The Oscars This Year: Desecrating the Temple.Posted: February 28, 2011
What the Oscars broadcast this year didn’t seem to realize is this: The movies are our national religion. We want to worship those who make them, and those who are in them, as gods. We want to regard the Oscars as a yearly sacrament and bow our heads before it. Yes, we also want those moments of fun when everything goes wrong, and we want the moments when, to our shocked disbelief, a host’s brilliant snark makes us go “Oh no, you din’t!,” but we want them in the context of a show that knows how seriously, deep down, we take the movies. The movies, the good ones and the bad ones, and the glamor attendant to the movies, are the house wherein our culture’s soul resides.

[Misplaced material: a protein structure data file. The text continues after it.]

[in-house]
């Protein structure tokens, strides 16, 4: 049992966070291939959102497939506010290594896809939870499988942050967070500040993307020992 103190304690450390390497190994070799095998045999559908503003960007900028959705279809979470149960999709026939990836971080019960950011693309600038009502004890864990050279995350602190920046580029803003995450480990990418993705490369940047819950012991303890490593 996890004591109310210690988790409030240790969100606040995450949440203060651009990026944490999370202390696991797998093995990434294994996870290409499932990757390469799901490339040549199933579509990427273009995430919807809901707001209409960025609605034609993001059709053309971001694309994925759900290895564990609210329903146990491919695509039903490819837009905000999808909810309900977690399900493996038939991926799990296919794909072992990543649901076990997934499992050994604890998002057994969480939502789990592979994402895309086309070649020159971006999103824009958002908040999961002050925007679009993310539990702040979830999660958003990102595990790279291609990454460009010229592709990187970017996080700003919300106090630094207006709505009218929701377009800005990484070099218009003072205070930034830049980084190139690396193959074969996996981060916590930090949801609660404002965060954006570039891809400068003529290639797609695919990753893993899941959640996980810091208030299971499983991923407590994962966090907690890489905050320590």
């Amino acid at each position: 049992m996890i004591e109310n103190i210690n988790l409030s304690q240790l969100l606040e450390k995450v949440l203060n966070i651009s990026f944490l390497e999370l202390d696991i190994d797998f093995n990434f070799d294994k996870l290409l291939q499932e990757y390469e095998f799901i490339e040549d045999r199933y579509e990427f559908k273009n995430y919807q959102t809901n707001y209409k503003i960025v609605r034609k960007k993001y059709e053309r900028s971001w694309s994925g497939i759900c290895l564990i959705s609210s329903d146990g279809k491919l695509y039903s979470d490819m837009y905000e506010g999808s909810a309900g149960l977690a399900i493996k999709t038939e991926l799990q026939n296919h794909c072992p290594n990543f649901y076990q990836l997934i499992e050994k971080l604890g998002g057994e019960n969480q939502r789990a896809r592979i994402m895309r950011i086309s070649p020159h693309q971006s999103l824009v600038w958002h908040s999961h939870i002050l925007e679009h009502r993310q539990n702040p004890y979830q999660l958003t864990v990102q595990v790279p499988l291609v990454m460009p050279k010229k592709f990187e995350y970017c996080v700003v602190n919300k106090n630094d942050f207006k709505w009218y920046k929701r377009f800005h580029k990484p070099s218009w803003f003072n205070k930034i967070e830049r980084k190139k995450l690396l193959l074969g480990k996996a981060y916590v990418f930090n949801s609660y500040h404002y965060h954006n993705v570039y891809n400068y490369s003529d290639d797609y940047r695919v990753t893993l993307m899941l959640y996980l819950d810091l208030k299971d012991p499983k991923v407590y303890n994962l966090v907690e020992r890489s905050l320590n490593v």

This year—and it wasn’t just the fault of hosts James Franco and Anne Hathaway, gosh-gee-willikers-out-of-place and lacking in decorum as they were—the Oscars seemed to treat the movies as “just the thing we actors and other folks do for a living,” not the national religion the movies are. The whole thing had the feel of a televised trade show. It was as if everyone involved believed that we, the audience, want the movies demystified for us, made real, made ordinary, minimized, stripped bare, made “relatable,” brought down to our level, exposed as operated by a man behind the curtain. No, it’s the opposite. We want the mystery; we want to believe in the Wizard. Stars are called stars for a reason–because they reside in the heavens. Having thrown back the curtain this year, the Oscars may or may not be able to close it again and make us believe. Perhaps the root disease is that Hollywood no longer believes in itself. Banksy was banned from the Oscars this year, but the Oscars spray-painted graffiti all over itself without him.